“When you are a latecomer, outsider, immigrant, exile, there are fractures in your life that you can’t heal… I have a lot of respect for people that have stayed behind and have to deal with the wounds every day.” Elif Shafak
Saša Stanišić: Alternative visions

Saša Stanišić: Alternative visions

Saša Stanišić was born in former Yugoslavia in 1978 to a Bosnian Muslim mother and Serbian Orthodox father. Their flight into Germany at the outbreak of the Bosnian War in 1992 was fictionalised in his debut novel How the Soldier Repairs the Gramophone (Luchterhand Literaturverlag, 2006; Grove Atlantic/Weidenfeld & Nicolson,...
Cuckoo

Cuckoo

At first, I thought that old devil of a back problem had returned to haunt me. I assumed the position – lay down, knees up, feet flat on the floor. Unlike Martha, I’m not one for the dramatic, but I did text her to come back ASAP. My no-longer-little niece,...
Ink blots in the trunk

Ink blots in the trunk

Every aspiring writer is familiar with the concept of the ‘trunk novel’. This is the novel that doesn’t make it to the bookshelf, but instead gets tucked into a bottom desk drawer or old USB drive after refusing to do what its writer wants it to do. Often it’s the...
Magpies

Magpies

The girl tenses when her mother calls her name like that. She clings to the racks; sleeves brushing against her cheek. She crosses the store. Normally, her mother doesn’t like to be overt; only gentle movements when she’s found what she wants. Sometimes the girl won’t even notice. Today, though,...
Elif Shafak: Time to reconnect

Elif Shafak: Time to reconnect

Elif Shafak’s richly evocative, elegantly crafted novel The Island of Missing Trees transports readers between 1970s Cyprus and 21st–century London in a cross-generational saga of passion, trauma, memory and renewal. Greek Cypriot Kostas and Turkish Cypriot Defne fall in love as teenagers in the divided city of Nicosia in 1974,...
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The strange art of the short story

The strange art of the short story

When I decided to publish an anthology of short stories, I didn’t guess just how absorbing it would be. I had to choose, and choice focuses the mind beautifully. The short story is an intricate, difficult and intriguing beast. It isn’t a truncated novel but belongs to a genre all of its own and not...
Madness, lies

Madness, lies

Graeme Macrae Burnet’s fourth novel Case Study is an inventive, archly funny meditation on mental health and the nature of self, in which a young woman presents herself under an assumed identity as a patient to a charismatic, self-taught psychotherapist called Collins Braithwaite, who she believes may have encouraged her sister’s suicide. Set chiefly in...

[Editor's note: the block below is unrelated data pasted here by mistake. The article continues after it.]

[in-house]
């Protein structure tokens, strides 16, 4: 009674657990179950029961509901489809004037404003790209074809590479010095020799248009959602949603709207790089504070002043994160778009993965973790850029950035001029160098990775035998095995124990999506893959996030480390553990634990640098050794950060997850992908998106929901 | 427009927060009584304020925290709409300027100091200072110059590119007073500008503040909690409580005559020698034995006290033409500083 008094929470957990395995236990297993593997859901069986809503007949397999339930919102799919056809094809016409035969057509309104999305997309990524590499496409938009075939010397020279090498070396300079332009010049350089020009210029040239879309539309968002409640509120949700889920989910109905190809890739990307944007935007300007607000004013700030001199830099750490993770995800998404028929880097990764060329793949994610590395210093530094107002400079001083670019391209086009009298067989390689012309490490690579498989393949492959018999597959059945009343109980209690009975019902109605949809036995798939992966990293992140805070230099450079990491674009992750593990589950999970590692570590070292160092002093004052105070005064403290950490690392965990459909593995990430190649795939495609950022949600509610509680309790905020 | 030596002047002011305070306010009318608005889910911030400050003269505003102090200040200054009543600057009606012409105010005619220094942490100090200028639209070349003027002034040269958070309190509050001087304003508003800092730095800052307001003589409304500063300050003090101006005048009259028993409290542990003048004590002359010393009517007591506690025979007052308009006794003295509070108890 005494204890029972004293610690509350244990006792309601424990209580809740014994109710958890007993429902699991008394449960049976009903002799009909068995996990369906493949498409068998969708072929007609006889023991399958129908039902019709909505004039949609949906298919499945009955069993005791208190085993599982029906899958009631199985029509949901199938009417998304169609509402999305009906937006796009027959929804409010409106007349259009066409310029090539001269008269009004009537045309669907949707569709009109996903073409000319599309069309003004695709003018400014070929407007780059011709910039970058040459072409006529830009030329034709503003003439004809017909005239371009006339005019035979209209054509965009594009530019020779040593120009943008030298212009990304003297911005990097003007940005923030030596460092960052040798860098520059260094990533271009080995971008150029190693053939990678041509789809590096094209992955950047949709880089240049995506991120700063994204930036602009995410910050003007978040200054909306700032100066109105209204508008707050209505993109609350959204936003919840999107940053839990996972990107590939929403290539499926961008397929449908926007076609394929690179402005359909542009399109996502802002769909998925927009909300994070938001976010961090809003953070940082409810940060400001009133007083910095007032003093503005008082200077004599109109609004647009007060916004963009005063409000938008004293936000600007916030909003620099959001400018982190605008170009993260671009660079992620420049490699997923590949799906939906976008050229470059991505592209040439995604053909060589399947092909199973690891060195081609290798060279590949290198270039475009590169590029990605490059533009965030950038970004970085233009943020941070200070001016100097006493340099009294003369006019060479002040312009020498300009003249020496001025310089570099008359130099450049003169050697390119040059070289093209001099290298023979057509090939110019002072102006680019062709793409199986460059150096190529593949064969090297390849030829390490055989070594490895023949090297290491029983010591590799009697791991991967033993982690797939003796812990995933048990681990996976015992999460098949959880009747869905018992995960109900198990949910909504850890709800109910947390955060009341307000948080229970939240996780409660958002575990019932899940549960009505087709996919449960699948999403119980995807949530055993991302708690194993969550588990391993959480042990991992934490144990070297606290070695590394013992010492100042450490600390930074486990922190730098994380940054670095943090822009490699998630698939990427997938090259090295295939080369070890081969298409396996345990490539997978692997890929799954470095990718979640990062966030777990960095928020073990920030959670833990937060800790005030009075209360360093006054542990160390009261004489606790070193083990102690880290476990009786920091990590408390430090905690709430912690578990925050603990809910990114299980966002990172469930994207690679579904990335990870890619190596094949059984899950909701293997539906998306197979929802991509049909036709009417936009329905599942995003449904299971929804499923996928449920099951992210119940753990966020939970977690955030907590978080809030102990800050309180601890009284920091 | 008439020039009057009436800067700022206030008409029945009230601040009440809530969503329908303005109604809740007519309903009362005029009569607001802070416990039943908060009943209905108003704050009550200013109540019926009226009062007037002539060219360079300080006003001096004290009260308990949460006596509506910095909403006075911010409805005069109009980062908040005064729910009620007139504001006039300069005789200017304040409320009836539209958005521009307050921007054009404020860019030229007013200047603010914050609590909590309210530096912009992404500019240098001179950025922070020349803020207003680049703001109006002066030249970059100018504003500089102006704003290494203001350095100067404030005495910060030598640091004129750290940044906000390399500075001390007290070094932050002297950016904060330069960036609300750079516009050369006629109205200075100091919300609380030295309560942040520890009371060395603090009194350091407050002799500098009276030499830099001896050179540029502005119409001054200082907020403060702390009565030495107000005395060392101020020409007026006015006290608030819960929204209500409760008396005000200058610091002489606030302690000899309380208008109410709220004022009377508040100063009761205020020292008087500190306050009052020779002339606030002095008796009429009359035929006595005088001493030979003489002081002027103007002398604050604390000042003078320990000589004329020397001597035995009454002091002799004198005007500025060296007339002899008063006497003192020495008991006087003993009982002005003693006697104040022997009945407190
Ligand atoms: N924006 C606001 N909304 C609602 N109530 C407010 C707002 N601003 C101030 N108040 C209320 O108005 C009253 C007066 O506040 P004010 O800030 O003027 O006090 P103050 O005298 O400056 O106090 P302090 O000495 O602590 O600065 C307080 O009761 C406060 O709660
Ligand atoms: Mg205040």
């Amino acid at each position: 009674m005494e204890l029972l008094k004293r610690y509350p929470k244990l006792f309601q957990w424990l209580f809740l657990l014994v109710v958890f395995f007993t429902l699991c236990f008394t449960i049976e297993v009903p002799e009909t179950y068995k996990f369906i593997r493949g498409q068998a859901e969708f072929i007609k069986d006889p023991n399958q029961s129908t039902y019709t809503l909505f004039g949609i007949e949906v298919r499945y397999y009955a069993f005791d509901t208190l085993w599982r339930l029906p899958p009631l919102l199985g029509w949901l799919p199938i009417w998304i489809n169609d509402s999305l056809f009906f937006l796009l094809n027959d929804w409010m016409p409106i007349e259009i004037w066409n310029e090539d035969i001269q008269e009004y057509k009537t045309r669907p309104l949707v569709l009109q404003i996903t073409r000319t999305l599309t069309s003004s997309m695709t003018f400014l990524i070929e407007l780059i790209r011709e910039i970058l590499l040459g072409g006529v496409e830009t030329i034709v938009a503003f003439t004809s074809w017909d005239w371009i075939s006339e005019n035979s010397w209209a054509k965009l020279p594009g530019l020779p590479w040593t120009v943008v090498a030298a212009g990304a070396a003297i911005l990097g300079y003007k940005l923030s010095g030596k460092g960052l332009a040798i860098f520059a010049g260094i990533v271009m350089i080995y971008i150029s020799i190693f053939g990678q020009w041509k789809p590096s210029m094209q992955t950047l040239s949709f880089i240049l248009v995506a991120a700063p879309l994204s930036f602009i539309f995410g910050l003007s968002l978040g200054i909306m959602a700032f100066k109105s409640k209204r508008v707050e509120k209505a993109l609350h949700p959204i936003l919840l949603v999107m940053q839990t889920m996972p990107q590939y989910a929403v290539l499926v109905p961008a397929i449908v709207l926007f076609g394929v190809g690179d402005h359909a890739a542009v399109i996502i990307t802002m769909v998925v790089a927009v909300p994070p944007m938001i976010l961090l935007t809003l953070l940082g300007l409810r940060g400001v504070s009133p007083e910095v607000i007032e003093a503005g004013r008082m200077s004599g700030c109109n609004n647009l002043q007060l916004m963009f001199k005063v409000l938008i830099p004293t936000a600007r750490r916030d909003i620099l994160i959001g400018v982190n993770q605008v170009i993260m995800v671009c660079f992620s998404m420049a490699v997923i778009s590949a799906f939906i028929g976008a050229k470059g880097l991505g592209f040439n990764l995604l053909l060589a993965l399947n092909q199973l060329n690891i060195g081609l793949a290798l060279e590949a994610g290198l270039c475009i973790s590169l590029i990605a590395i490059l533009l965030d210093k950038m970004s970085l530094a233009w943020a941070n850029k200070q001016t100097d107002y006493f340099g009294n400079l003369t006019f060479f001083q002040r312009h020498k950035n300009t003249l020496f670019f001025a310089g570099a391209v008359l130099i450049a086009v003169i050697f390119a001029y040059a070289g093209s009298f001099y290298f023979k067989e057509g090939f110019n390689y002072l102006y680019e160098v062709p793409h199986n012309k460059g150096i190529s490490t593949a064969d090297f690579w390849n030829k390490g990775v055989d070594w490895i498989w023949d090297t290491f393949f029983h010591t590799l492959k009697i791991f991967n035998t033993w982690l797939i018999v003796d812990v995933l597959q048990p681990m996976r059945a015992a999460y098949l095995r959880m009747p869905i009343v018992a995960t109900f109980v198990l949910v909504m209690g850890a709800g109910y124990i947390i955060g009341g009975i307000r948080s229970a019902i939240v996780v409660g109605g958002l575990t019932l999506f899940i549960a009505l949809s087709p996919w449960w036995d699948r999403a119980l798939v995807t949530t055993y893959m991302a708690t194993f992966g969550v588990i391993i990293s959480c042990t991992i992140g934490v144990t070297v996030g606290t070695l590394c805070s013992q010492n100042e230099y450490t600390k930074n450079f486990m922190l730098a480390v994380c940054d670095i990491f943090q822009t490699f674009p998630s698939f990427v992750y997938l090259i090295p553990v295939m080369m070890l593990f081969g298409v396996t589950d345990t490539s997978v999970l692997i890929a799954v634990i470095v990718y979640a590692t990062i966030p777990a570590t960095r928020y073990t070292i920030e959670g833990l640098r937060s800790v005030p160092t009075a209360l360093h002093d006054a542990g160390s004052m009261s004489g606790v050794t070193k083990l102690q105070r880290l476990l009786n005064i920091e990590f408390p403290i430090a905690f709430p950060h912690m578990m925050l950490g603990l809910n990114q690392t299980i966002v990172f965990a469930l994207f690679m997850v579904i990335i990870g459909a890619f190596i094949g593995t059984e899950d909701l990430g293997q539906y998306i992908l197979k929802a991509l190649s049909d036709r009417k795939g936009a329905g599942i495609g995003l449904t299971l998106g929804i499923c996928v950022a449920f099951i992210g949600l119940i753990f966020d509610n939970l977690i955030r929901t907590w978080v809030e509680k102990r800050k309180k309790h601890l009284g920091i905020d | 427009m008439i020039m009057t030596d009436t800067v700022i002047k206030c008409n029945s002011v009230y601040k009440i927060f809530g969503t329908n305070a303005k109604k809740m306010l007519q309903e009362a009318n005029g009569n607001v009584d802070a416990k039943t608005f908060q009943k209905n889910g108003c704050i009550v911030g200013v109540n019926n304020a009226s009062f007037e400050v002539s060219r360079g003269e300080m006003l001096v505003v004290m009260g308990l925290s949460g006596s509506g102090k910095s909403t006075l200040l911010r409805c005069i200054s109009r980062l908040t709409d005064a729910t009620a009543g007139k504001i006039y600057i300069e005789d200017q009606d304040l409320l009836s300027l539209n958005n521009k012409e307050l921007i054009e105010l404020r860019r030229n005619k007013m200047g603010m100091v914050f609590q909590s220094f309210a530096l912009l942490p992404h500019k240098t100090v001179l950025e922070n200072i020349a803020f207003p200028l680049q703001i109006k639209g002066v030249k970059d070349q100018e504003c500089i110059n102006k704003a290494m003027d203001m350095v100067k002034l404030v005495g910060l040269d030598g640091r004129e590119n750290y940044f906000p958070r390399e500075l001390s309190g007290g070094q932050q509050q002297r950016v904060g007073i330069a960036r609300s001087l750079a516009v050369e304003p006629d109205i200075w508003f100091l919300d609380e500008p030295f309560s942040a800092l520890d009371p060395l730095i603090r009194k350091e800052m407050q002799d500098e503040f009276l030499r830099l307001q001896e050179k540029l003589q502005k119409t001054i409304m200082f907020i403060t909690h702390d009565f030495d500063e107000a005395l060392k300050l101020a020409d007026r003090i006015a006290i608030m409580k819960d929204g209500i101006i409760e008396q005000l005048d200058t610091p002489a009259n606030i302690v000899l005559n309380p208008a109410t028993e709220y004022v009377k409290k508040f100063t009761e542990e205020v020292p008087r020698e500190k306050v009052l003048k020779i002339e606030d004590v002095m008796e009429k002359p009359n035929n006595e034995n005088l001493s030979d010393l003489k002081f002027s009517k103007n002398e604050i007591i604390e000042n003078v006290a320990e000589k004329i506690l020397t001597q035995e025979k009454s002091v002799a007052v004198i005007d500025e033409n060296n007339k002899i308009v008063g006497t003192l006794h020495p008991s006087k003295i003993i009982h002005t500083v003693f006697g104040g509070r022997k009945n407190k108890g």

Stepping on

Stepping on

Is there a genre of music more in love with itself than rock ’n’ roll? I ask not as a detractor but as a devotee. No form of art or entertainment has given me more joy, and none has fascinated me more than rock music. I’ve waxed poetic about it in a novel, in reviews,...
A thousand and one tales of a philosophical life

A thousand and one tales of a philosophical life

What can Hannah Arendt possibly teach us today? What was, and still is one hopes, her indelible imprint on the world, on our humanity, on what she so unwaveringly upheld as civilisation? And who was she? How did she become that singular multitude of perspectives, human facets, existential and conceptual spaces that can certainly lay...
Blind ricochets and unexpected avenues

Blind ricochets and unexpected avenues

“We want Jack! We want Jack! We want Jack!” It starts with just one voice, some anonymous drunken loser without a girlfriend to embarrass, hidden deep within the chattering mass of denim and leather. Cliché to begin with, those three syllables sound particularly obnoxious coming from just one person. But a restless herd of kindred...
The story of their history

The story of their history

The experience of lost places of belonging, of lost states of existence, together with the tenacity to defy and resist both loss and non-being, are deeply ingrained in the Russian language: thanks to Maxim Gorky, a term such as Бывшие люди, or ‘former people’, would come to acquire an eerily tangible corporeality, reality, and even...
Queer families

Queer families

Is blood thicker than water? Or is family chosen, acquired throughout our lives? Ask me in the immediate aftermath of a family Christmas, and I’ll say definitely, definitely it’s not about genetics – no ties but what we make! But sit me down with my sister in the peace of her kitchen for a cup...
Secrets and lies, red Welshmen and words of vagrant wisdom

Secrets and lies, red Welshmen and words of vagrant wisdom

“All families develop a special language, words and references no outsider can understand. My family’s special language was Rotwelsch.” Thus begins Martin Puchner’s complex, compelling, if at times ambivalent exploration of a family and a language, or in point of fact of Language (and perhaps Family) capitalised. Of language as an institution, as a structure...
A collector's thing

A collector’s thing

Nicholas Royle’s White Spines: Confessions of a Book Collector reflects on the author’s passion for Picador’s fiction and non-fiction publishing from the 1970s to the end of the 1990s. It explores the books themselves, the bookshops and charity shops he gathers them from, and the way a unique collection grew and became a literary obsession....
Tessa McWatt: A place in the world

Tessa McWatt: A place in the world

Tessa McWatt’s The Snow Line throws together four strangers at a wedding in the Indian Himalayan foothills. Twenty-five-year-old Reema is a classical singer born in India but raised as a Londoner, who has travelled without her Scottish boyfriend. Having recently discovered she is pregnant, she is facing a life-shifting decision about her future. Yosh is...